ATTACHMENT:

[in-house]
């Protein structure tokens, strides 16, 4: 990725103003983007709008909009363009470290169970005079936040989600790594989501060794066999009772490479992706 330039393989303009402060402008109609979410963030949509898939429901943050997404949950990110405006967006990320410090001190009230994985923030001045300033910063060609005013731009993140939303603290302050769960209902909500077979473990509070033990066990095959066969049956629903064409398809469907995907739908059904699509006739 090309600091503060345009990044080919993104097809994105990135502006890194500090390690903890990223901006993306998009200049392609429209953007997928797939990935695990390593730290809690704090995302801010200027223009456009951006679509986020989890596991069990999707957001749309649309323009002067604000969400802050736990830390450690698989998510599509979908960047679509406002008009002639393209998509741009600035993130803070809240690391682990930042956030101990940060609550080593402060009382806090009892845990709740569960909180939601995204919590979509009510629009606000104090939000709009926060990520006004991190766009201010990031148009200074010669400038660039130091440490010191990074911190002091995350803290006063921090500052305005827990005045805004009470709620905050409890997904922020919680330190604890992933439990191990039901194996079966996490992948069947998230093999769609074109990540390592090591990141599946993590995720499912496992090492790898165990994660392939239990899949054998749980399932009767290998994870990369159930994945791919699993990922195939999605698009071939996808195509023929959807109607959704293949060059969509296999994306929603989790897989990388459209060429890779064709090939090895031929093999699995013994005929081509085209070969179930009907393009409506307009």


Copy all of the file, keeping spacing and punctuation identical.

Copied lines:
[in-house]
């Protein structure tokens, strides 16, 4: 990725103003983007709008909009363009470290169970005079936040989600790594989501060794066999009772490479992706 330039393989303009402060402008109609979410963030949509898939429901943050997404949950990110405006967006990320410090001190009230994985923030001045300033910063060609005013731009993140939303603290302050769960209902909500077979473990509070033990066990095959066969049956629903064409398809469907995907739908059904699509006739 090309600091503060345009990044080919993104097809994105990135502006890194500090390690903890990223901006993306998009200049392609429209953007997928797939990935695990390593730290809690704090995302801010200027223009456009951006679509986020989890596991069990999707957001749309649309323009002067604000969400802050736990830390450690698989998510599509979908960047679509406002008009002639393209998509741009600035993130803070809240690391682990930042956030101990940060609550080593402060009382806090009892845990709740569960909180939601995204919590979509009510629009606000104090939000709009926060990520006004991190766009201010990031148009200074010669400038660039130091440490010191990074911190002091995350803290006063921090500052305005827990005045805004009470709620905050409890997904922020919680330190604890992933439990191990039901194996079966996490992948069947998230093999769609074109990540390592090591990141599946993590995720499912496992090492790898165990994660392939239990899949054998749980399932009767290998994870990369159930994945791919699993990922195939999605698009071939996808195509023929959807109607959704293949060059969509296999994306929603989790897989990388459209060429890779064709090939090895031929093999699995013994005929081509085209070969179930009907393009409506307009």